# Graph Theory

Learned formally in MATH239. See Graph for implementation for a programming perspective.

Relationship with Combinatorics

I learned graph theory in my combinatorics course, and although it seems like they are completely different, I think itβs because graphs also involve counting: number of paths between nodes, number of subgraphs, ways to color a graph, etc.

### Concepts

#### Graph Density

The average degree of a vertex in $G$ is $β£V(G)β£2β£E(G)β£β$ This is a measure of the density of a graph.

#### Girth

The *girth* of a graph is the length of its shortest cycle. If $G$ has no cycle, then its girth is $β$.

#### Subgraph

A graph $H$ is a *subgraph* of a graph $G$ if the vertex set of $H$ is a (non-empty) subset of the vertex set of $G$ ($V(H)βV(G)$) and the edge of $H$ is a subset of the edge set of $G$ ($E(H)βE(G)$) where both endpoints of any edge in $E(H)$ are in $V(H)$.

- If $V(H)=V(G)$, we call $H$ a
**spanning subgraph** - If $Hξ=G$, then $H$ is a
**proper subgraph**

#### Walk

A $u,v$-*walk* is a sequence of alternating vertices and edges $v_{0},v_{0}v_{1},v_{1},v_{1}v_{2},v_{2},...,v_{kβ1},v_{kβ1}v_{k},v_{k}$ where $u=v_{0}$ and $v=v_{k}$. This walk has length $k$.

- a walk is
**closed**if $v_{0}=v_{k}$

#### Path (also called simple path)

A $u,v$-*path* is a $u,v$-walk with no repeated vertices.

- Note that since no vertices are repeated, no edges are repeated either

Theorem 4.6.2

If there is a $u,v$-walk in $G$, then there is a $u,v$-path in $G$.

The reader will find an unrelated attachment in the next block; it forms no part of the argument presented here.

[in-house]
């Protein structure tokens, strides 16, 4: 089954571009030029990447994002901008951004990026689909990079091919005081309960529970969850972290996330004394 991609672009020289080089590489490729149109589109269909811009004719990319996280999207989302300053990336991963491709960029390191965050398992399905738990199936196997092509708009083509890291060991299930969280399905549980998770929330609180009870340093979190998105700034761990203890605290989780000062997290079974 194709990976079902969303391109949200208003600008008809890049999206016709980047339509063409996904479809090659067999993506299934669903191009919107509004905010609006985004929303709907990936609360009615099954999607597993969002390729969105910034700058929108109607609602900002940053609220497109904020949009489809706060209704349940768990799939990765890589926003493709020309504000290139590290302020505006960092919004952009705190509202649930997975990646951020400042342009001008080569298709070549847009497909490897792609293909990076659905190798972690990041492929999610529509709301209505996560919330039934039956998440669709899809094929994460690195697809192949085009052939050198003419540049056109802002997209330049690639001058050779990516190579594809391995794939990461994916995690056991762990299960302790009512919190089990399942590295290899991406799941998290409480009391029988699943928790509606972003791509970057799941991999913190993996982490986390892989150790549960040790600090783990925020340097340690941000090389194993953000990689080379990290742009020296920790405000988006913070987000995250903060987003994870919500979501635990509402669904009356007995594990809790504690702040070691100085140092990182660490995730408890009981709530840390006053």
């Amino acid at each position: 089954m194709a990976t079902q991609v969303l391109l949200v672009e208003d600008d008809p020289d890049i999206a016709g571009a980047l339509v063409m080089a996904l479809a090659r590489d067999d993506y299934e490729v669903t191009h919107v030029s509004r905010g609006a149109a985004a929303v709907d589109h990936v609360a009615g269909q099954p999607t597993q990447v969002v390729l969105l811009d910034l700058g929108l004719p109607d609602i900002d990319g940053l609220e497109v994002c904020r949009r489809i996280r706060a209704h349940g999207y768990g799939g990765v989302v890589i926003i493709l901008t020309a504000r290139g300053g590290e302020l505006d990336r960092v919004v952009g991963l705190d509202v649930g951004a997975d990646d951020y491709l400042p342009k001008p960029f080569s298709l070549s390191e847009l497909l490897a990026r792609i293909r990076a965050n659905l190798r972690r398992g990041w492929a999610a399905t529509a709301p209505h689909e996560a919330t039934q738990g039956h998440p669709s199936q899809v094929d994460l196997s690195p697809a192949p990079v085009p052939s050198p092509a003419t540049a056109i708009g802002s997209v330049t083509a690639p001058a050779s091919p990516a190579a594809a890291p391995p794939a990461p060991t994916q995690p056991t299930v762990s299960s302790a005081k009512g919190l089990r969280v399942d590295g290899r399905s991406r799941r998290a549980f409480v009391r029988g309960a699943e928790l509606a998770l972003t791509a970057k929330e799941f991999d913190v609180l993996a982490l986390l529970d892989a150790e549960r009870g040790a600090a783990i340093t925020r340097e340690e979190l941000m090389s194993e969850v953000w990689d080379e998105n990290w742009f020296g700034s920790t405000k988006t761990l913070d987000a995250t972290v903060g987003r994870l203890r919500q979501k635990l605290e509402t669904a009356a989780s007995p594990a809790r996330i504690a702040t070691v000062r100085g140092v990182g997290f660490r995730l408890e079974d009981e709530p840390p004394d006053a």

Corollary 4.6.3

If there is a $u,v$-path and a $v,w$-path in $G$, then there is a $u,w$-path in $G$.

#### Cycle

A *cycle* of length $n$ is a subgraph with $n$ distinct vertices $v_{0},v_{1},...,v_{nβ1}$ and $n$
distinct edges $v_{0}v_{1},v_{1}v_{2},...,v_{nβ2}v_{nβ1},v_{nβ1}v_{0}$.

- In a simple graph, the minimum length of a cycle is 3 (the triangle)

Theorem 4.6.4

If every vertex in $G$ has degree at least 2, then $G$ contains a cycle.

#### Bridge

An edge $e$ of $G$ is a bridge (or cut-edge) if $Gβe$ has more components than $G$.

Lemma 4.10.2

If $e=xy$ is a bridge in a connected graph $G$, then $Gβe$ has exactly 2 components, and $x$ and $y$ are in different components of $Gβe$.

Theorem 4.10.3

An edge $e$ is a bridge of $G$ if and only if it is not contained in any cycle of $G$.

This fully characterizes bridges:

- edge in cycle $βΊ$ edge is not a bridge
- edge not in cycle $βΊ$ edge is a bridge

### Types of Graphs

- Planar Graph
- Petersen Graph
- k-Regular Graph
- Complete Graph
- Bipartite Graph
- Interference Graph
- Connected Graph

Visualization